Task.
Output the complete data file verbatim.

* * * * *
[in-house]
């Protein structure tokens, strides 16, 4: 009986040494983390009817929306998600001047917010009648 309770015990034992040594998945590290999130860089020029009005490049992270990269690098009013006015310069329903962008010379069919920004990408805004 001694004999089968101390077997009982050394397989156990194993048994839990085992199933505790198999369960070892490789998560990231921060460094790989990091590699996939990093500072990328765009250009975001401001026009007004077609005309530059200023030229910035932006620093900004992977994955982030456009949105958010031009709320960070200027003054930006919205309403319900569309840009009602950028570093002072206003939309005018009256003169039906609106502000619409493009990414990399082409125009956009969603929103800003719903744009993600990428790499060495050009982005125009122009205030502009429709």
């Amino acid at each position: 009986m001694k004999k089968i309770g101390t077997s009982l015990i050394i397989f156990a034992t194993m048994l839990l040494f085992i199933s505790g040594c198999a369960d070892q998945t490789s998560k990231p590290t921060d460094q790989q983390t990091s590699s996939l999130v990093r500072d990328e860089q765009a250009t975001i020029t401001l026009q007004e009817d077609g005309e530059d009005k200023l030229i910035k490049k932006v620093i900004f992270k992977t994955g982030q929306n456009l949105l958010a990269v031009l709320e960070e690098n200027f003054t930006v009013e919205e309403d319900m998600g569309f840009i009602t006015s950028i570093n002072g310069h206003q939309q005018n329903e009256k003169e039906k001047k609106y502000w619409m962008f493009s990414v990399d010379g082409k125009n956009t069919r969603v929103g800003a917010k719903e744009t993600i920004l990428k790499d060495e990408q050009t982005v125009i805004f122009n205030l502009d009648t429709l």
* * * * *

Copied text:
[in-house]
């Protein structure tokens, strides 16, 4: 009986040494983390009817929306998600001047917010009648 309770015990034992040594998945590290999130860089020029009005490049992270990269690098009013006015310069329903962008010379069919920004990408805004 001694004999089968101390077997009982050394397989156990194993048994839990085992199933505790198999369960070892490789998560990231921060460094790989990091590699996939990093500072990328765009250009975001401001026009007004077609005309530059200023030229910035932006620093900004992977994955982030456009949105958010031009709320960070200027003054930006919205309403319900569309840009009602950028570093002072206003939309005018009256003169039906609106502000619409493009990414990399082409125009956009969603929103800003719903744009993600990428790499060495050009982005125009122009205030502009429709």
């Amino acid at each position: 009986m001694k004999k089968i309770g101390t077997s009982l015990i050394i397989f156990a034992t194993m048994l839990l040494f085992i199933s505790g040594c198999a369960d070892q998945t490789s998560k990231p590290t921060d460094q790989q983390t990091s590699s996939l999130v990093r500072d990328e860089q765009a250009t975001i020029t401001l026009q007004e009817d077609g005309e530059d009005k200023l030229i910035k490049k932006v620093i900004f992270k992977t994955g982030q929306n456009l949105l958010a990269v031009l709320e960070e690098n200027f003054t930006v009013e919205e309403d319900m998600g569309f840009i009602t006015s950028i570093n002072g310069h206003q939309q005018n329903e009256k003169e039906k001047k609106y502000w619409m962008f493009s990414v990399d010379g082409k125009n956009t069919r969603v929103g800003a917010k719903e744009t993600i920004l990428k790499d060495e990408q050009t982005v125009i805004f122009n205030l502009d009648t429709l």